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Use of PK as an endpoint for clinical switching studies Posted 11/05/2018

As part of the Food and Drug Administration’s (FDA) implementation of the Biologics Price Competition and Innovation Act of 2009, the agency published draft guidance on biosimilar interchangeability in January 2017 [1-2].  Based on this guidance, the clinical study design primary endpoints should be pharmacokinetic (PK)/pharmacodynamic (PD) ‘because these assessments are generally most likely to be sensitive to changes in immunogenicity and/or exposure that may arise as a result of alternating or switching’. PK can be used as a surrogate endpoint to detect the impact of clinically important immunogenicity that can affect efficacy/safety.

In his presentation, Dr Daniel F Alvarez discussed why PK and PD endpoints are necessary for switching studies for biosimilars [1].

Margins exist (‘borrowed’ from small molecule PK therapeutic equivalence guidance [3]) – ‘90% confidence interval for the geometric mean ratio of AUCtau and Cmax between the proposed interchangeable product and the reference product should be within 80−125%’.

But the question Dr Alvarez asks is: ‘Are we trying to assess PK similarity again?’ This is already established during biosimilar development. Therefore, the goal of a clinical switching study should be to assess the multiple switch strategy:

  • Lower exposure: Could be related to switching
  • Higher exposure: In most cases would not be related to switching per se

Study challenges that biosimilar makers face when using PK endpoints include:

  • Limited data exist for Cmax and AUCtauin patients
    • Clearance fluctuates over time
  • Sample size will be too large for certain products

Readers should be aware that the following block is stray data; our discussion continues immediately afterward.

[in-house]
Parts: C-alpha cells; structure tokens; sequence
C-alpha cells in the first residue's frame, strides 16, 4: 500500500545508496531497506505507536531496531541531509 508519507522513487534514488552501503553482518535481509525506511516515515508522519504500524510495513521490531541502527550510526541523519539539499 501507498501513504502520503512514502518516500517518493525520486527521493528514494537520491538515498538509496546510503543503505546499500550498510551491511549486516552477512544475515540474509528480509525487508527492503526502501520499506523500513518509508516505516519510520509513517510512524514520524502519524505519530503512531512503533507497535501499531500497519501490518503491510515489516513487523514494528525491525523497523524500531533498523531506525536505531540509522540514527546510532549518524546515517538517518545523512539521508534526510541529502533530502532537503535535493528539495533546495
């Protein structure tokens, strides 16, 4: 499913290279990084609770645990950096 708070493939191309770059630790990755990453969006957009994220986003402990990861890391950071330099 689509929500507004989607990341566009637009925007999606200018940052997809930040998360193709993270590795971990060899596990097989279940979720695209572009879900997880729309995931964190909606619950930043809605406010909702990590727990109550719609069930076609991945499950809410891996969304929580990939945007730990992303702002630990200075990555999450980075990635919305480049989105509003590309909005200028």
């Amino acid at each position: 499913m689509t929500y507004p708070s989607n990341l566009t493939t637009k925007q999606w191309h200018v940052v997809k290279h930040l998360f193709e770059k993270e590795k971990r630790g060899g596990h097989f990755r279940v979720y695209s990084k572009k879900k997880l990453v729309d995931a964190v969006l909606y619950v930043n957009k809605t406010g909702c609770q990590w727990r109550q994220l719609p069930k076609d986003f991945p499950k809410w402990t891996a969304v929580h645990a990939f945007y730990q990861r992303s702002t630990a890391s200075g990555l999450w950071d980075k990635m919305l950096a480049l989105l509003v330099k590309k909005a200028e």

• Very high %CV of PK parameters in patients
    • Subcutaneous administered drugs
      For example: Adalimumab 50% CV for both (higher than healthy volunteers)
    • Affected by concomitant medications, immunogenicity, albumin levels
  • Cmax and AUCtauas co-primary endpoints
    • Degree of correlation between these parameters influences sample size
  • Need for intensive PK sampling
    • Could affect study enrolment and dropout rates
    • Adds operational challenges

Dr Alvarez concludes that PK endpoints bring new challenges, especially for subcutaneous drugs with high PK variability.

Disclaimer
Dr Daniel F Alvarez, Senior Director at Pfizer, stated that the views and opinions expressed in his presentation are those of the individual presenter and should not be attributed to DIA, its directors, officers, employees, volunteers, members, chapters, councils, communities or affiliates, or any organization with which the presenter is employed or affiliated, including, without limitation, Pfizer and Hospira.

Related articles
Alternative designs for clinical switching studies

Endpoints to assess interchangeability for biosimilars

Challenges in implementing trials to prove interchangeability

Interchangeability for biosimilars

References
1.  GaBI Online - Generics and Biosimilars Initiative. FDA issues draft guidance on biosimilar interchangeability [www.gabionline.net]. Mol, Belgium: Pro Pharma Communications International; [cited 2018 May 11]. Available from: www.gabionline.net/Guidelines/FDA-issues-draft-guidance-on-biosimilar-interchangeability
2.  U.S. Food and Drug Administration. Considerations in demonstrating interchangeability with a reference product. Guidance for Industry. January 2017 [homepage on the Internet]. [cited 2018 May 11]. Available from: https://www.fda.gov/downloads/Drugs/GuidanceComplianceRegulatoryInformation/Guidances/UCM537135.pdf
3.  Alvarez DF. Interchangeability. DIA Biosimilars Conference; 24-25 October 2017; Bethesda, Maryland, USA.
4.  GaBI Online - Generics and Biosimilars Initiative. Glossary of key terms [www.gabionline.net]. Mol, Belgium: Pro Pharma Communications International; [cited 2018 May 11]. Available from: www.gabionline.net/Biosimilars/General/Glossary-of-key-terms

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